Getting involved in a car accident entails a lot of medical expenses on your end. When it comes to payment of bills, you have to bear in mind that there are certain rules that you need to follow. The general rule is that you have to pay for the medical bills as you incur them. Depending on the kind of accident you got involved in, you are not entirely responsible for paying the bill. Here we will look at the common costs you will pay after an accident.
The sad part about car accidents is that the highest cost we have to pay is human life. Whether it’s injury or death, no amount of money will pay for the potential loss of income and livelihood that is associated with car accidents. In the case of deaths, the amount of money that will be paid will not bring back the life of victim of the car accident. A study conducted by the National Highway Traffic Safety Administration (NHTSA) revealed that US motor vehicle crashes in 2010 cost almost $1 trillion due to loss of productivity and loss of life.
Payment of your medical expenses will depend on which state the accident happened. If it occurred in a “no fault” state, there will be a limit on the amount you will pay. This may vary from one state to another but will generally be less than $10,000. When your expenses are more than the state’s “no fault” limit, you will have to shoulder your medical costs. If you have health insurance, your HMO will cover yout medical bills. If you are enrolled with Medicare or other state run health insurance programs. Here now are your expected medical costs after a car accdient.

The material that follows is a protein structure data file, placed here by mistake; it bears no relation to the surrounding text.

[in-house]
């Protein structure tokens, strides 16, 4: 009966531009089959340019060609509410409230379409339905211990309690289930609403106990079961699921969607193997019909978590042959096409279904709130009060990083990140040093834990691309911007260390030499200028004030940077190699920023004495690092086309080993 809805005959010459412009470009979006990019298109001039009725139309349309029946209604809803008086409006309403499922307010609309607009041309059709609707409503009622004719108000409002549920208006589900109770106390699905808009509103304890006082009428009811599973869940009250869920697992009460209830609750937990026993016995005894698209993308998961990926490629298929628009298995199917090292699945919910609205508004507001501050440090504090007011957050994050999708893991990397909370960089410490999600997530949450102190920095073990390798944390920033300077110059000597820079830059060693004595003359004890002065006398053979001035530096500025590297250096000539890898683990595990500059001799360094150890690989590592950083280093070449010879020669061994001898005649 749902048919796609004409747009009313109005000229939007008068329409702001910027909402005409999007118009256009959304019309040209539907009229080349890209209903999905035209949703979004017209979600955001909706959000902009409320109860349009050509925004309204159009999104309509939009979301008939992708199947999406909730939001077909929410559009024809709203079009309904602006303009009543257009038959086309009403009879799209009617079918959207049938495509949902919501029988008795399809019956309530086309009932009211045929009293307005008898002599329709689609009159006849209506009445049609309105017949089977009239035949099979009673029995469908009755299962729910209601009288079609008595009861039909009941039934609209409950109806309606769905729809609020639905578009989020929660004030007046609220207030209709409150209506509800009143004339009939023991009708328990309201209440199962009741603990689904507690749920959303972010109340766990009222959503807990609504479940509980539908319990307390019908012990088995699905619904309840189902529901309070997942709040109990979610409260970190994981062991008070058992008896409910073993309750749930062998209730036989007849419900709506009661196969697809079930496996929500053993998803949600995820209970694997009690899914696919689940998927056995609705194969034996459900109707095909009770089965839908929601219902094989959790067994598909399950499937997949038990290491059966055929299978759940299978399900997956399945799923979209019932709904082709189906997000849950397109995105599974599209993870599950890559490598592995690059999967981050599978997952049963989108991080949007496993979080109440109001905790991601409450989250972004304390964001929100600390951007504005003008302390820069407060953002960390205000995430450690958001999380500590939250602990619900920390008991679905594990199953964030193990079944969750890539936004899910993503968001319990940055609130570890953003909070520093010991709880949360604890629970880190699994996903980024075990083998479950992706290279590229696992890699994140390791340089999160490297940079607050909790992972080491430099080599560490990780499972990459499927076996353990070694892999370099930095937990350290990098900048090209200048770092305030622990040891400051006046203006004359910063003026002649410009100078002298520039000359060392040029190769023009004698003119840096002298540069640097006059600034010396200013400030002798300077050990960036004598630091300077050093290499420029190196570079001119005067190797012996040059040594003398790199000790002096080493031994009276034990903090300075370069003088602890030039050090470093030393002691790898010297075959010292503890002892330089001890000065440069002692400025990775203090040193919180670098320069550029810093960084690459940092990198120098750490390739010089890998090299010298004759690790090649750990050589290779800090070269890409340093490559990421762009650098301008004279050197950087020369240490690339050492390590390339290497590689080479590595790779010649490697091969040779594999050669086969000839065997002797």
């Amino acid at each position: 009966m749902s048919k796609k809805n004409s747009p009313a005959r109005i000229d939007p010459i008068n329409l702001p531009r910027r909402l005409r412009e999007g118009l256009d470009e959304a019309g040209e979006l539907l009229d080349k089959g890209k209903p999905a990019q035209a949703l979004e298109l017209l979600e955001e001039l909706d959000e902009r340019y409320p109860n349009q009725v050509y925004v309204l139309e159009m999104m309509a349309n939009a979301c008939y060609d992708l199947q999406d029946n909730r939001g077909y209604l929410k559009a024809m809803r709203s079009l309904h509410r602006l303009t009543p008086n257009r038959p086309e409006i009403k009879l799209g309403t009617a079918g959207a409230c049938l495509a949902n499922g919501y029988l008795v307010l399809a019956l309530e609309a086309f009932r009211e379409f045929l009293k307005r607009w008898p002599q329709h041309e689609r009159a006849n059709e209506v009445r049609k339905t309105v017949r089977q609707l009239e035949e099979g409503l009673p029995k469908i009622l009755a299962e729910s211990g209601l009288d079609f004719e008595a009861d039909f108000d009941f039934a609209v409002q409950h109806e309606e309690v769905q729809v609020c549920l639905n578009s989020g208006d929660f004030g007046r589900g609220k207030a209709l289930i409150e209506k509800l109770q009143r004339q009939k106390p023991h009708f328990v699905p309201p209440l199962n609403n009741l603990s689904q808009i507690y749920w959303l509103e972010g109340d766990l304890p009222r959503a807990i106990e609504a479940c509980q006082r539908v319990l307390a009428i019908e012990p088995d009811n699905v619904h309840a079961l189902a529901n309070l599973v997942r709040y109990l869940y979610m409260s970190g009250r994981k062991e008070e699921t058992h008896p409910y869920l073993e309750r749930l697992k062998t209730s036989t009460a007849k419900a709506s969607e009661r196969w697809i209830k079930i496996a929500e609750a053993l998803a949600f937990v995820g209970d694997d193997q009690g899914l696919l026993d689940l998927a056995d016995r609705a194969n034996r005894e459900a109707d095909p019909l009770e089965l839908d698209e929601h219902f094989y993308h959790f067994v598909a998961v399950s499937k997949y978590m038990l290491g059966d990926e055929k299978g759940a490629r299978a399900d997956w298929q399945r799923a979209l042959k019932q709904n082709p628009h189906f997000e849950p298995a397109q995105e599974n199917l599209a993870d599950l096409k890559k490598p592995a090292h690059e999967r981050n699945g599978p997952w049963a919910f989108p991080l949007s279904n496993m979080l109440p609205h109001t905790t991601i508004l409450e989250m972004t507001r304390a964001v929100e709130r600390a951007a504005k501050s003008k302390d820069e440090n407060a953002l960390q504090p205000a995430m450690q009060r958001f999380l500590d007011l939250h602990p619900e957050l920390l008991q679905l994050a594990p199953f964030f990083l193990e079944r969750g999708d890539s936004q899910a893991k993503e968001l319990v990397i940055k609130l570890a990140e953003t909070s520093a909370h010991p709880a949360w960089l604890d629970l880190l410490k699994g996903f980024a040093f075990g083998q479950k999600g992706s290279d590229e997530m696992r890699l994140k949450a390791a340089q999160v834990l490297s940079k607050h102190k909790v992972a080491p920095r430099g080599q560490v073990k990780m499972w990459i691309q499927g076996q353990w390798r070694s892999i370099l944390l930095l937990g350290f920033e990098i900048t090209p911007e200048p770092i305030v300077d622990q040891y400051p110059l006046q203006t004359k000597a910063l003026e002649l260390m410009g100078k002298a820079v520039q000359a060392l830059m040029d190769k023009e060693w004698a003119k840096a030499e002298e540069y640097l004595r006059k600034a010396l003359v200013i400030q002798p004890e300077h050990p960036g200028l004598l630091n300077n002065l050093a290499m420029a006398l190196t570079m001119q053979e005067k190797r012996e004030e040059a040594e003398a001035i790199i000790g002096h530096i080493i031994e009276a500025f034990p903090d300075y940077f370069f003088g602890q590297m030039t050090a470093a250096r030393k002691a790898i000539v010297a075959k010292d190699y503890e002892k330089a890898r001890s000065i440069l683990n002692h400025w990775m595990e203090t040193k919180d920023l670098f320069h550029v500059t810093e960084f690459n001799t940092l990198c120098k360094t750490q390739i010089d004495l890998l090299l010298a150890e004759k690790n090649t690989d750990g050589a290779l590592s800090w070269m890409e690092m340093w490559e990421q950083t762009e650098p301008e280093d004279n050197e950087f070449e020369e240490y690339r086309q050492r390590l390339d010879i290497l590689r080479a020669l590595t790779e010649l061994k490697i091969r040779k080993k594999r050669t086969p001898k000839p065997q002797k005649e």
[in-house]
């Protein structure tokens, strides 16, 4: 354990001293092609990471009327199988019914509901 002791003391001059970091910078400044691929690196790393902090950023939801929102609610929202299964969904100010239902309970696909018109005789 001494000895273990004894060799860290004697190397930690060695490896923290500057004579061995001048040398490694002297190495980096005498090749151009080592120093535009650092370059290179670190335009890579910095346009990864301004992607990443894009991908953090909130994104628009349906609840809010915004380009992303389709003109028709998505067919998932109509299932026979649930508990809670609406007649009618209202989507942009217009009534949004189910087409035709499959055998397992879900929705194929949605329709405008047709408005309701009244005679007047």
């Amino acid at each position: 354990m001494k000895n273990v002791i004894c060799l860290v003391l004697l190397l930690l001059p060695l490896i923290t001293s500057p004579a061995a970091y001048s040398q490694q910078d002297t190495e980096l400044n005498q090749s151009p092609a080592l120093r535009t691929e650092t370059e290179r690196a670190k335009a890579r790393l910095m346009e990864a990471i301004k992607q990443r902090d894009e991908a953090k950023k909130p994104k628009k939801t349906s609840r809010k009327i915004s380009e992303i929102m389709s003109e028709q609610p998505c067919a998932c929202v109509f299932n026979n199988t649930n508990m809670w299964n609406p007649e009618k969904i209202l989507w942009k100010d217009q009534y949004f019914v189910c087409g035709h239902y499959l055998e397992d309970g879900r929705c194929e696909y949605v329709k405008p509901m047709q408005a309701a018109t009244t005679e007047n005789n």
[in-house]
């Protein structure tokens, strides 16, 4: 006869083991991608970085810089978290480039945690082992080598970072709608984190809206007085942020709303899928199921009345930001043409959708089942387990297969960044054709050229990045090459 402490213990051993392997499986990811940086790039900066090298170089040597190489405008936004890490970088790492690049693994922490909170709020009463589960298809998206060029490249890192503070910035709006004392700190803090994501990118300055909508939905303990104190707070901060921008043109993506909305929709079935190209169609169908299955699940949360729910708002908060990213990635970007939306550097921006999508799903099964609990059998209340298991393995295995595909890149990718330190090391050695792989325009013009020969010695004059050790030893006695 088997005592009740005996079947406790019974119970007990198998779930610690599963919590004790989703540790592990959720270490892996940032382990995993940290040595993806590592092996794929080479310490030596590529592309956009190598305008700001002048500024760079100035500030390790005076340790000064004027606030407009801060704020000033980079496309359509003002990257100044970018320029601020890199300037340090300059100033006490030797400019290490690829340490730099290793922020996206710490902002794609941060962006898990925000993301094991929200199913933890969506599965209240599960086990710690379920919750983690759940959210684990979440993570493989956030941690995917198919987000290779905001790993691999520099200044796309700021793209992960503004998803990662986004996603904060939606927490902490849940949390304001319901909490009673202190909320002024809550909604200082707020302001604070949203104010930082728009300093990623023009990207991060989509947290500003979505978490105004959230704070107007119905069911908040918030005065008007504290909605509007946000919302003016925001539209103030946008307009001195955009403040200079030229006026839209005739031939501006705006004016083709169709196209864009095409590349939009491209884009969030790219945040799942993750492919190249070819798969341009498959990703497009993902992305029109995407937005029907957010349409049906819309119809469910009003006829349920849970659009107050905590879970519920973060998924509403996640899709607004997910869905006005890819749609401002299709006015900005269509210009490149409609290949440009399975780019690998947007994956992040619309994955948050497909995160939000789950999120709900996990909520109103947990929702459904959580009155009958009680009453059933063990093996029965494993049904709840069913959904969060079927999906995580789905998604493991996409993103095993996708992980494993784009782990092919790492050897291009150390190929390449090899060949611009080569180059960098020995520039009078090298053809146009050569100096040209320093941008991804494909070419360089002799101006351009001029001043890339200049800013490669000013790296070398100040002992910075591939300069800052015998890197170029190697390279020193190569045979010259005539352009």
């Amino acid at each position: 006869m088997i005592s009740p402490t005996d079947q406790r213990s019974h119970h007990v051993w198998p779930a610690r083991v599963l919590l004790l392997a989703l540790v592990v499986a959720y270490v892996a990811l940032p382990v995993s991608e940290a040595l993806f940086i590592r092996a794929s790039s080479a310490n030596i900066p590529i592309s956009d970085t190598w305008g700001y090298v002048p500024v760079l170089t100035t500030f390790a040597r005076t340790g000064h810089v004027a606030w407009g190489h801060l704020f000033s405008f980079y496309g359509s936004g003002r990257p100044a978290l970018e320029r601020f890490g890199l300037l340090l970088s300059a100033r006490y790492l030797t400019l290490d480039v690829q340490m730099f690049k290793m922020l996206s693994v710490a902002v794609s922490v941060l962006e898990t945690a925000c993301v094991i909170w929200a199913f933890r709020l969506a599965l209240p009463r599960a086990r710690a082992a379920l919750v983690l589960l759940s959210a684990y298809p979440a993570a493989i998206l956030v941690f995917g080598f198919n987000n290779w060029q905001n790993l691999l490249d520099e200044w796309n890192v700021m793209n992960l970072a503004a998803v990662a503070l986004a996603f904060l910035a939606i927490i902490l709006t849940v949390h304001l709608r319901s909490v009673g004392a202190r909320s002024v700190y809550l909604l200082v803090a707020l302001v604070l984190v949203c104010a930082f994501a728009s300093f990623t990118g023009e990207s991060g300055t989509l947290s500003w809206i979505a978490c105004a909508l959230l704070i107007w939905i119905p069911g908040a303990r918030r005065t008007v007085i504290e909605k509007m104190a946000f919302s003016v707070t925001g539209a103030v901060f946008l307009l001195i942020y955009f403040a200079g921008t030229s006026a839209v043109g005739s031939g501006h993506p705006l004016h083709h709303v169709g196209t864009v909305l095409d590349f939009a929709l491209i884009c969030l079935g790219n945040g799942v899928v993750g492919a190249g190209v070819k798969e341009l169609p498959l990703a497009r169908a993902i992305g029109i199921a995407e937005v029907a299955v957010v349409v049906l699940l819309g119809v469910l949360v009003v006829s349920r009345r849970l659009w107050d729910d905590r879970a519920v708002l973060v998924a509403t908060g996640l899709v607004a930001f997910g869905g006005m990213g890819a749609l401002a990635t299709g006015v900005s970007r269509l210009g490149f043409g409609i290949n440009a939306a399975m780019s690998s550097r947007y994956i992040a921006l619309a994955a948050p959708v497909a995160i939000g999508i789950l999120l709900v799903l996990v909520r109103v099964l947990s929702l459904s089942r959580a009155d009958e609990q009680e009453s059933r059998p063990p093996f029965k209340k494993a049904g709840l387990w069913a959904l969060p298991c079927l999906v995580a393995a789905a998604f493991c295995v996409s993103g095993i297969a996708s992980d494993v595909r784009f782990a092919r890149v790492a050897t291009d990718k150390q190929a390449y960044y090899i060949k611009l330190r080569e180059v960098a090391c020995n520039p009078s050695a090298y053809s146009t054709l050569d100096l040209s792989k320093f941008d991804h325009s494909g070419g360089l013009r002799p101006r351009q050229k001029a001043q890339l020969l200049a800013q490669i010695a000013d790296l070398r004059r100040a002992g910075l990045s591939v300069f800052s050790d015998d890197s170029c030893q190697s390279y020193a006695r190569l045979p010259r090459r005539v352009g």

1. Injury-Related Expenses
According to the website of Habush Habush & Rottier S.C. ®, severe injuries may entail ambulance costs, X-rays, CT scans, overnight stays, medication costs, physical therapy, and others.
If the plaintiff is required to undergo testing or treatment, the defendant will will be responsible for paying your medical expenses. It can become expensive especially when the accident caused permanent disability and will require adaptive services and nursing care.
It is worth noting that you need to turn over some or all of your money to your health provider if they have been paying the medical costs before the settlement or damage award.
2. Pain and suffering
Juries tend to award huge damage costs for pain and suffering. For this reason, insurance companies are inclined to settle a case. Most insurance providers will use a “pain multiplier” to come up with a fair and reasonable cost for pain and suffering damages.
3. Emotional distress
Accidents or injuries are usually associated with emotional stress. This should be accompanied by psychiatric records and diagnosis. This could increase the amount of damages that will be awarded to you for emotional distress.
4. Wrongful death
By law, spouses are allowed to file a wrongful death action in every state. For minor children, parents can claim liability and damages. The rules may vary on the ability of parents to sue for wrongful death.
5. Emergency room costs
Sometimes car accidents will entail frequent trips to the emergency rooms and the judge will usually award rides and tips to the emergency section of hospitals.
Car accidents can put the lives and future of individuals at risk. As such, it is just right for them to provide damages to the “at-fault” driver.